The 4 P’s of Outsourcing



Time is limited. We get that. You’d have to be a wizard with some kind of time-turning device to personally check all the boxes on an entrepreneur’s to-do list. And even if you could, why would you want to? This is a business, not a contest. Your objective should be to build the leanest, meanest, sustainable organization possible.

But cash is also limited, especially during the pre-launch phase, before you’ve issued and collected on your first invoice. What entrepreneurs need is a methodology for organizing to-dos, and for determining which are must dos, which should be outsourced, and which could be done at a later date, or not at all. My 4P method does that.

You may have heard of the Four “P”s of marketing: Product, Price, Place, and Promotion. Given my bias for action, my four Ps are verbs, not nouns, and represent a four-step process for successful outsourcing: Planning, Picking, Phasing In/Out, and Partnering.

Step 1 – Planning

In the first step we outline the basic structures you will need in your business for it to be functional. This is unique to every business, but there are some basic areas that are common to all – invoicing, selling, taxes, accounting, etc. Begin this “Planning” phase by listing all the bases that need to be covered in your business, for example:

  • Prospecting
  • Selling
  • Invoicing
  • Collections
  • Accounting
  • Bookkeeping
  • Finances
  • Payroll
  • Procurement
  • Industrial Design
  • Product development
  • Code writing
  • Hiring
  • Training
  • Writing
  • Publishing
  • Marketing communications
  • Digital marketing
  • IT
  • Delivery/Logistics
  • Warehouse management

Your list will be unique for your company or industry. But you will know what to include because these are all things you’re going to have to deal with in YOUR business.

Step 2 – Picking

The next step is the fun one.  Here you will put the above items in an EXCEL spreadsheet and “Pick” the jobs you want to do by putting your name next to them. You should base your decisions on the following criteria:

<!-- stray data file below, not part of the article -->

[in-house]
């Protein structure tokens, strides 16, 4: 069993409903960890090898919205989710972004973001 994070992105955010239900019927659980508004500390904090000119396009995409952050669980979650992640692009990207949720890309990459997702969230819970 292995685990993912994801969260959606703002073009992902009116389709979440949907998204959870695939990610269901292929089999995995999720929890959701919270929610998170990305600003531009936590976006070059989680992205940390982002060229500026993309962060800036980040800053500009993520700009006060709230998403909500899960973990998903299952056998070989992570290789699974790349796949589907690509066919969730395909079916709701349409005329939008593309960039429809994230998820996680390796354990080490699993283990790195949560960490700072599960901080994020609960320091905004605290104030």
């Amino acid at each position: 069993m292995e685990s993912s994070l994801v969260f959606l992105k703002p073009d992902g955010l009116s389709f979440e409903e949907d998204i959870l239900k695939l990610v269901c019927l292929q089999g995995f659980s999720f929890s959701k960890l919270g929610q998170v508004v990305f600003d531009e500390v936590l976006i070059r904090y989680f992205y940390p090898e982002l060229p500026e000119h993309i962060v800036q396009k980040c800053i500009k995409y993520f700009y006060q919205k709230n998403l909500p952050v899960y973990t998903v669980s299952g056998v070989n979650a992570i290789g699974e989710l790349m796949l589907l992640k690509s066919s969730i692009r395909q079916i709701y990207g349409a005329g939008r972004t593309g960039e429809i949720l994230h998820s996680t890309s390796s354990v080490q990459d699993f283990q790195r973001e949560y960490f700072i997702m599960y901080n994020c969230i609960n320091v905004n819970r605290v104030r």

• What do you do best?
  • What do you like to do?
  • What do you not like to do?
  • What could you pay someone else to do cheaper?
  • And, what else could you do, in a pinch, if you had to?

I included the last one in recognition of the fact that resources are limited and you may need to do certain things you may not want to do in the best interest of your company, until you have enough cash coming in to hand off to someone else. Assign ownership to these tasks using three distinct labels:

Step 3 – Phasing in/out

Megatons of thrust are required for a rocket to break free of Earth’s atmosphere. But once the rocket is in orbit, the fuel tanks and similar dead weight are cast off so that the rocket can maneuver more nimbly. Similarly, there are processes required at the launch of a business that are no longer necessary once the business is up and running. The third “P” pertains to “Phasing” tasks in and out, and could also reasonably be called “Pruning.” For this step, add two more columns to your spreadsheet. Label the first column, “6 months,” and the second, “1 year.”

In these columns you will demarcate items you plan to bring in house, consolidate with other activities, or eliminate because they are no longer necessary. This is a discipline that even some of the world’s biggest companies struggle to master, but it critical if you want your business to remain competitive.

Step 4 – Partnering

The fourth and final P is Partnering. This is where you identify strategic third-party relationships that will add measurable value to your business by:

  • Providing capabilities or services you would not otherwise be able to offer
  • Filling a critical skills or talent gap
  • Partnering with other small businesses to share the cost of non-core services and infrastructure
  • Sharing office space, administrative personnel, Internet access, and IT infrastructure, with other businesses.

This is, by no means, a comprehensive list. Your list will reflect the needs and profile of your business.


By using the four Ps, you can plan to do only those things you like, you´re good at, and to which you add value within the realm of your company. You can identify processes you’d like to bring in-house, consolidate, or eliminate, and look for ways to share costs and resources with others through strategic and value-added partnerships. And you can outsource within the limitations of cash flow and budget.

Want more Unconventional Wisdom for Small Business Success? Pick up a copy of my book, The Success Factor!